upright, afterwards bending back betwixt the petals; Antheræ before they
open purple; Pollen yellow; Nectaries of two kinds, five white,
springing up between each filament, and which may perhaps be considered
as so many imperfect stamina, they are broader, much smoother, and about
one-third of the length of the filaments, terminating in a transparent
gland instead of an anthera; five green, forming a kind of calyx to the
germen, from the top of which they spring, they consist of five
roundish, fleshy, spreading, green leaves, edged with hairs; besides
these, there is a glandular ring at the base of the germen; Style white,
tapering, very hairy; Stigma simple; Flowers usually dropping off
without ripening the seeds.


[Illustration: Nº. 457]

Aloe Plicatilis. Fan Aloe.

_Class and Order._

Hexandria Monogynia.

_Generic Character._

     _Cor._ erecta, ore patulo, fundo nectarifero. _Filam._ receptaculo

_Specific Character and Synonyms._

     ALOE _plicatilis_ subacaulis, foliis linguæformibus lævibus
     distichis, floribus racemosis pendulis cylindricis. _Ait. Kew. v.
     1. p. 470._

     ALOE _disticha_ var. [Greek: e]. _Linn. Sp. Pl. ed. 3. p. 459._

     ALOE _plicatilis_ foliis ensiformibus inermis ancipitibus, floribus
     laxe spicatis, caule fruticoso. _Mill. Dict. ed. 6. 4to._

     ALOE africana arborescens montana non spinosa, folio longissimo
     plicatili, flore rubro. _Comm. Hort. 2. p. 5. t. 3._

"The Fan Aloe grows to the height of six or seven feet, with a strong
stem, towards the upper part of which are produced two, three, or four
heads, composed of long, compressed, pliable leaves, of a sea-green
colour, and ending obtusely; these are placed in a double row, lying
over each other, with their edges the same way; the flowers are produced
in short loose spikes, are of a red colour, and appear at different
times of the year." _Mill. Dict._

Linnæus originally made this plant a variety of his _Aloe disticha_, the
leaves in their mode of growth are indeed truly distichous, few plants
afford a better example of such, but they differ materially from those
of the real _disticha_ both in form and colour: Mr. Miller, with great
propriety, made a distinct species of it, by the name of _plicatilis_,
or _Fan Aloe_, which Mr. Aiton has continued; and by the name of _Fan
Aloe_ it is very generally known: we may remark, however, that though
this term may be justified by the form into which the leaves expand, the
_folium plicatile_ of Linnæus is a very different kind of a leaf.

Both the foliage and flowers of this plant are very handsome, in the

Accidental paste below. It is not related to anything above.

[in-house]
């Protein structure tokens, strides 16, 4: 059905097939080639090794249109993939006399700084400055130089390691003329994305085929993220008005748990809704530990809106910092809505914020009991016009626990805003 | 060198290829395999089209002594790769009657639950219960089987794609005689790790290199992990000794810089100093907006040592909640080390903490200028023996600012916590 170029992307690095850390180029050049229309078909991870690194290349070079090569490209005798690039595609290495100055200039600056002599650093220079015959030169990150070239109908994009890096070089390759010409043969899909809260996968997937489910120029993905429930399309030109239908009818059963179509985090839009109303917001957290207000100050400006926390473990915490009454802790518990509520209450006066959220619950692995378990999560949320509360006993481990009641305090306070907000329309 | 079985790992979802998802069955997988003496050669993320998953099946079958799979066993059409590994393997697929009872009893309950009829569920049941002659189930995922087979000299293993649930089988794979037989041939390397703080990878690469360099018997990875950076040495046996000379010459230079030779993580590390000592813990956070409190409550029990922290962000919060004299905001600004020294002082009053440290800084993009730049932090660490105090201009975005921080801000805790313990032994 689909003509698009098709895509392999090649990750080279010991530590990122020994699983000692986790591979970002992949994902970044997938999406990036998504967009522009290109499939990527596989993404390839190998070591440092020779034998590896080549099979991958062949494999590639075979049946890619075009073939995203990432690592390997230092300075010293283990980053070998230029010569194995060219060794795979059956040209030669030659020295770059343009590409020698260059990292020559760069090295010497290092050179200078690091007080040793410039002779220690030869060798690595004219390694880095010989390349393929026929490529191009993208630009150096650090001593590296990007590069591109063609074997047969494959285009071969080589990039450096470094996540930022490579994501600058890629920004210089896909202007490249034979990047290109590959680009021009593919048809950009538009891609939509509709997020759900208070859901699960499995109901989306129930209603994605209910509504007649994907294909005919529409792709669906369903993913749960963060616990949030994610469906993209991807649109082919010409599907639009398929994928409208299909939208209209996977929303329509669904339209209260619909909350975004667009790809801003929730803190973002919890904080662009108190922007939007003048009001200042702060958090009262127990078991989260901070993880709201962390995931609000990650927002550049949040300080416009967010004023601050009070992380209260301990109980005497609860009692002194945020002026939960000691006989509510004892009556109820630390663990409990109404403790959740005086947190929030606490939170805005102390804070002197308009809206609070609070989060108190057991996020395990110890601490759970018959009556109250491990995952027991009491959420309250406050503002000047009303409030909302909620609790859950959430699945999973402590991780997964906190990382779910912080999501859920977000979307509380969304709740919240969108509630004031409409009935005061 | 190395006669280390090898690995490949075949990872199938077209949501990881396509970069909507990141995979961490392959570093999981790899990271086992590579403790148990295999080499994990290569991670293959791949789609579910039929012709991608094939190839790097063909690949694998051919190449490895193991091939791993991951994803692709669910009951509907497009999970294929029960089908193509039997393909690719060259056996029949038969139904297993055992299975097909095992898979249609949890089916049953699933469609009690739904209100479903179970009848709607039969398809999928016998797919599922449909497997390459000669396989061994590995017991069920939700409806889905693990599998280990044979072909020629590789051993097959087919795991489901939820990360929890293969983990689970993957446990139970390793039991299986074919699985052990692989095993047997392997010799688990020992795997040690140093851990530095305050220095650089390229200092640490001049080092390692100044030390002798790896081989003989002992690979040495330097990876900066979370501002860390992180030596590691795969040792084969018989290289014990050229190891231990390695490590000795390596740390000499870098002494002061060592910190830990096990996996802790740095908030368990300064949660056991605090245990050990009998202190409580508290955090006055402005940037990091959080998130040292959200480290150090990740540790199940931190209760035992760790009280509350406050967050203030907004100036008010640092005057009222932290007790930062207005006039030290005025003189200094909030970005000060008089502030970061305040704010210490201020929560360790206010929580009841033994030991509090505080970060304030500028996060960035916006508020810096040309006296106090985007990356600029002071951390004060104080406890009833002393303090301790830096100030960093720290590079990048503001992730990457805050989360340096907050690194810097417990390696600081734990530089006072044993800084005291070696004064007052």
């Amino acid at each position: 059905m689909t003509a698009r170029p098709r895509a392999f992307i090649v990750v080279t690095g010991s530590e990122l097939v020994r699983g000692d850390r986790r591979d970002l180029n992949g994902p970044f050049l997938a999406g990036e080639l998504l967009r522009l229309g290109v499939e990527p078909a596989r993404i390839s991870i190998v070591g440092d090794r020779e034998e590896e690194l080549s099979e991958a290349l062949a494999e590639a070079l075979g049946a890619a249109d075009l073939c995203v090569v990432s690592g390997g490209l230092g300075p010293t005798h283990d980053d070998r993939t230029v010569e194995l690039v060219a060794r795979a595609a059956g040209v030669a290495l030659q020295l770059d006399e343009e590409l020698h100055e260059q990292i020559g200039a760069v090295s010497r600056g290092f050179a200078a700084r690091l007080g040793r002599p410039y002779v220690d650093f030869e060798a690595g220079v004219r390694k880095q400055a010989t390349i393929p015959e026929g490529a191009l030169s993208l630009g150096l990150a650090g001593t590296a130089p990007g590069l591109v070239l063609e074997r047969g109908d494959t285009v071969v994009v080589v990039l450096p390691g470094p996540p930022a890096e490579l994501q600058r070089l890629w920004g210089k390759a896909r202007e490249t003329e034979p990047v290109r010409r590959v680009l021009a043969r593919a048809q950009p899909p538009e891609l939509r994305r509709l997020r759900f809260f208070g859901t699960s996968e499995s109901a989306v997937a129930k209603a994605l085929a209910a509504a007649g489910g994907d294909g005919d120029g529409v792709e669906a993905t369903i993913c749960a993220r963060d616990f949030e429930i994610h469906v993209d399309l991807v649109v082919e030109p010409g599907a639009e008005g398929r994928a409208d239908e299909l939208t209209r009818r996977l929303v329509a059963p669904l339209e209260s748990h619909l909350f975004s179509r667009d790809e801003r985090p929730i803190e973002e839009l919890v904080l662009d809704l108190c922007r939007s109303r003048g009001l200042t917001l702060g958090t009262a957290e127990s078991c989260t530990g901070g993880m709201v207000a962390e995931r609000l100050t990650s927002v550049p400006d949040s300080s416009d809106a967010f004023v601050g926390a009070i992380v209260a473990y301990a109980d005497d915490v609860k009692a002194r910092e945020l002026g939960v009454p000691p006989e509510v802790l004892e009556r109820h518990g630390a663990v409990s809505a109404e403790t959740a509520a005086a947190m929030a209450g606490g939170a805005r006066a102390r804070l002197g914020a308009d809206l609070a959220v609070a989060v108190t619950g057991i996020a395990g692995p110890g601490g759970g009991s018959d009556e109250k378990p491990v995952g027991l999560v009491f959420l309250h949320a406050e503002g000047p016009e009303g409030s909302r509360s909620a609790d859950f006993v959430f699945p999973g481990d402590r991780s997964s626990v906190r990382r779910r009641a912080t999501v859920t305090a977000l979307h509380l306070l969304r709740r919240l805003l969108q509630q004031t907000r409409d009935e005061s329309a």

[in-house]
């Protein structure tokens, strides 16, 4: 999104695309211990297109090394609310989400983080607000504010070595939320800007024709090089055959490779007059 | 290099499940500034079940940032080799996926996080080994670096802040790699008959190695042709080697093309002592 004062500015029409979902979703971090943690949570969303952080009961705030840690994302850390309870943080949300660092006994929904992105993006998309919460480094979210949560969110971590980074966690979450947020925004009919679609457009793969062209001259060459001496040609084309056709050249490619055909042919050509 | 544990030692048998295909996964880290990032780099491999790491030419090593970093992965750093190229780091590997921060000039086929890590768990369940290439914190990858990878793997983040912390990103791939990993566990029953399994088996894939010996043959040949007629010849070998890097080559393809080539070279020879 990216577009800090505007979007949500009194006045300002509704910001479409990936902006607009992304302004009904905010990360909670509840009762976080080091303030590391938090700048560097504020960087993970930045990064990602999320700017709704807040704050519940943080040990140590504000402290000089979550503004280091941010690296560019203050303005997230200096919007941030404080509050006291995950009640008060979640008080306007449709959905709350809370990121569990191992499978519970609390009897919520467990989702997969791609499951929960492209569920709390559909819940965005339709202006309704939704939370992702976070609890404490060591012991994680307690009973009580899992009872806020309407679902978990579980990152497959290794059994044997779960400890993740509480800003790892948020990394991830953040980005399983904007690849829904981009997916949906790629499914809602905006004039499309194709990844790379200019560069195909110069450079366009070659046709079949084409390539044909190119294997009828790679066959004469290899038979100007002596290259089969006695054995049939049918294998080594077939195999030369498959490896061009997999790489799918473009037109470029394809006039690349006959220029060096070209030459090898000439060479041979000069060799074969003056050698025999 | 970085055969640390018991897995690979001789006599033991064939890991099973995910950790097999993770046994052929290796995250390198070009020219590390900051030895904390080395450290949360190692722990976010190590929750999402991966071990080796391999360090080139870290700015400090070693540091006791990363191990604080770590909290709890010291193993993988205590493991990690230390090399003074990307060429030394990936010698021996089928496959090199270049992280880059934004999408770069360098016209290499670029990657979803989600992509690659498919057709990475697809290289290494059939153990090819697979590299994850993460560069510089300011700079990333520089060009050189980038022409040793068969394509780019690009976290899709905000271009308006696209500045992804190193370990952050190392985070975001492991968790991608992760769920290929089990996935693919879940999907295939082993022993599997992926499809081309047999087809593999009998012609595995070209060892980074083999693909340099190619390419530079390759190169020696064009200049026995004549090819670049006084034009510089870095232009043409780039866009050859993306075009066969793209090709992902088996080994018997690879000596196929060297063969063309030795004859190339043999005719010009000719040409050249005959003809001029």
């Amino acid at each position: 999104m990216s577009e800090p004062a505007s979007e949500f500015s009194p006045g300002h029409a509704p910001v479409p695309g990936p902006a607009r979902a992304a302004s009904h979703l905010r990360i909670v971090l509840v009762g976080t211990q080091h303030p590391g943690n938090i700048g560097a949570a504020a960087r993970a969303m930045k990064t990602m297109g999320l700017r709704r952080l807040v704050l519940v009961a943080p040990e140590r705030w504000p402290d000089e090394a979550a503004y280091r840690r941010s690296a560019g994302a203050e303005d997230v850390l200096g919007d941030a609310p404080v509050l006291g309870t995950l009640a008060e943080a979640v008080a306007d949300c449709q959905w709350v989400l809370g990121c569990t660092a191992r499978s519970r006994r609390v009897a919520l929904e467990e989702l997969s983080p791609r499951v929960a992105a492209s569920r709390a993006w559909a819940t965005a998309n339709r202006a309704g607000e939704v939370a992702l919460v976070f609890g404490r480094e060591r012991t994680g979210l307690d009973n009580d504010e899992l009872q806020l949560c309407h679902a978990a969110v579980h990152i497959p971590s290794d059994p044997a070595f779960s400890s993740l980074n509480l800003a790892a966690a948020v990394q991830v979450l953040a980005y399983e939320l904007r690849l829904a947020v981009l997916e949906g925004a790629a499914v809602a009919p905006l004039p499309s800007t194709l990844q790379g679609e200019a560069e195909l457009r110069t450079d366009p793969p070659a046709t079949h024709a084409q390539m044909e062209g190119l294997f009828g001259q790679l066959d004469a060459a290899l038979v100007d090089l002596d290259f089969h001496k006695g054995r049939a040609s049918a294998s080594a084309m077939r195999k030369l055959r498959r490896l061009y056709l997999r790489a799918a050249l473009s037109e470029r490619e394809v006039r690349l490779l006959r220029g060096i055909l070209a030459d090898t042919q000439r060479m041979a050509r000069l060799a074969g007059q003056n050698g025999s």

course of many years it grows to a great size; in the Chelsea Garden
there are some fine plants of it, which grew there in the time of
Miller, by whom it was cultivated in 1731.

It is native of Africa, requires the same treatment as the other Aloes,
and is propagated by dividing and planting its heads.


[Illustration: Nº. 458]

Aristea Cyanea. Grass-Leaved Aristea.

_Class and Order._

Triandria Monogynia.

_Generic Character._

     _Petala 6._ _Stylus_ declinatus. _Stigma_ infundibuliforme hians.
     _Caps._ infera polysperma.

_Specific Character and Synonyms._

     ARISTEA _cyanea_. _Ait. Kew. v. 1. p. 67._

     IXIA _africana_ floribus capitatis, spathis laceris. _Linn. Sp. Pl.
     ed. 3. p. 51._

     MORÆA _africana_ floribus capitatis spathis laceris. _Murr. Syst.
     Vegetab. ed. 14. p. 93._

     IXIA foliis ad radicem nervosis gramineis, floribus ac fructu
     convolutis. _Burm. Afric. 191. t. 70. f. 2._

     BERMUDIANA capensis, capitulis lanuginosis. _Pet. sicc. 242._

     GRAMEN eriophorum africanum flore lanato. _Pluk. Mant. 98._

It will be seen, on consulting the synonyms, that this native of the
Cape, though introduced to the Kew Garden by Mr. Masson in 1774, was
long before known to a considerable number of Botanists, and it is
curious to see the different opinions which they entertained of it; we
abide by that of Mr. Aiton, who has called it _Aristea_, from the
bearded appearance, we apprehend, of the Spathæ.

It is a small fibrous-rooted plant, rarely exceeding when in bloom the
height of six or eight inches, and would be too insignificant for a
green-house collection, were not its flowers of a very brilliant blue
colour; indeed Miller, who appears evidently to have cultivated it,
says, the flowers make little appearance, and so the plant is only kept
for the sake of variety. _Dict. 4to. ed. 6. Ixia africana._

Mr. Aiton tells us, that it flowers from April to June, yet Mr. Andrews,
intent on giving to Messrs. Lee and Kennedy the credit of flowering it
first, disregards this information, and is pleased to conjecture that